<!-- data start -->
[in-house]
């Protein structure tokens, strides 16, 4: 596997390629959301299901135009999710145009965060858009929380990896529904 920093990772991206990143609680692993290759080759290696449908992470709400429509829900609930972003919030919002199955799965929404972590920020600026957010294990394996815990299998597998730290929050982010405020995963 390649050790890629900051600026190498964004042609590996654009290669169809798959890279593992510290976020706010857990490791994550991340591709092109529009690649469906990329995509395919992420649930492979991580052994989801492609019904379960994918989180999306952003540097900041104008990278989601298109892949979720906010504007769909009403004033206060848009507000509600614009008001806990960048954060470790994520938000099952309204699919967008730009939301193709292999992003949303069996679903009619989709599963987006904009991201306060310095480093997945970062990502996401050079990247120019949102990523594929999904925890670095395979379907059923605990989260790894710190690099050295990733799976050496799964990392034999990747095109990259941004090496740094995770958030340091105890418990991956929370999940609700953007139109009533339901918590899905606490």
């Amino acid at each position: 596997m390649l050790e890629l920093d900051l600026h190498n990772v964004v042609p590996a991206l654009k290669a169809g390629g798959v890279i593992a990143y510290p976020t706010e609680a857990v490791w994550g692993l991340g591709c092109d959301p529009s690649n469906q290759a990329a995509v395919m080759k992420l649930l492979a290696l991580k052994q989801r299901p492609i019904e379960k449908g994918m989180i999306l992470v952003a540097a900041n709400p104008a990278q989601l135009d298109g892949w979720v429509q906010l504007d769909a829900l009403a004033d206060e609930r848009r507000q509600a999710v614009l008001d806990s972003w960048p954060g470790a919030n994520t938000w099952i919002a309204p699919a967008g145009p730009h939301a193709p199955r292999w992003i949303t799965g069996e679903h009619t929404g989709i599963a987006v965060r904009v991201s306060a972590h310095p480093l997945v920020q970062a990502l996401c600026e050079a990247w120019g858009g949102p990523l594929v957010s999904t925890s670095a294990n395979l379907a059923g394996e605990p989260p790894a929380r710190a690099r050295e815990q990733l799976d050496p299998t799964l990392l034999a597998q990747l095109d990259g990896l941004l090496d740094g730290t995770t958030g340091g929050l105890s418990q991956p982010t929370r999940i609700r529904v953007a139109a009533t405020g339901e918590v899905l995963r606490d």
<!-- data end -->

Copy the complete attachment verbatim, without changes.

[in-house]
């Protein structure tokens, strides 16, 4: 596997390629959301299901135009999710145009965060858009929380990896529904 920093990772991206990143609680692993290759080759290696449908992470709400429509829900609930972003919030919002199955799965929404972590920020600026957010294990394996815990299998597998730290929050982010405020995963 390649050790890629900051600026190498964004042609590996654009290669169809798959890279593992510290976020706010857990490791994550991340591709092109529009690649469906990329995509395919992420649930492979991580052994989801492609019904379960994918989180999306952003540097900041104008990278989601298109892949979720906010504007769909009403004033206060848009507000509600614009008001806990960048954060470790994520938000099952309204699919967008730009939301193709292999992003949303069996679903009619989709599963987006904009991201306060310095480093997945970062990502996401050079990247120019949102990523594929999904925890670095395979379907059923605990989260790894710190690099050295990733799976050496799964990392034999990747095109990259941004090496740094995770958030340091105890418990991956929370999940609700953007139109009533339901918590899905606490």
């Amino acid at each position: 596997m390649l050790e890629l920093d900051l600026h190498n990772v964004v042609p590996a991206l654009k290669a169809g390629g798959v890279i593992a990143y510290p976020t706010e609680a857990v490791w994550g692993l991340g591709c092109d959301p529009s690649n469906q290759a990329a995509v395919m080759k992420l649930l492979a290696l991580k052994q989801r299901p492609i019904e379960k449908g994918m989180i999306l992470v952003a540097a900041n709400p104008a990278q989601l135009d298109g892949w979720v429509q906010l504007d769909a829900l009403a004033d206060e609930r848009r507000q509600a999710v614009l008001d806990s972003w960048p954060g470790a919030n994520t938000w099952i919002a309204p699919a967008g145009p730009h939301a193709p199955r292999w992003i949303t799965g069996e679903h009619t929404g989709i599963a987006v965060r904009v991201s306060a972590h310095p480093l997945v920020q970062a990502l996401c600026e050079a990247w120019g858009g949102p990523l594929v957010s999904t925890s670095a294990n395979l379907a059923g394996e605990p989260p790894a929380r710190a690099r050295e815990q990733l799976d050496p299998t799964l990392l034999a597998q990747l095109d990259g990896l941004l090496d740094g730290t995770t958030g340091g929050l105890s418990q991956p982010t929370r999940i609700r529904v953007a139109a009533t405020g339901e918590v899905l995963r606490d």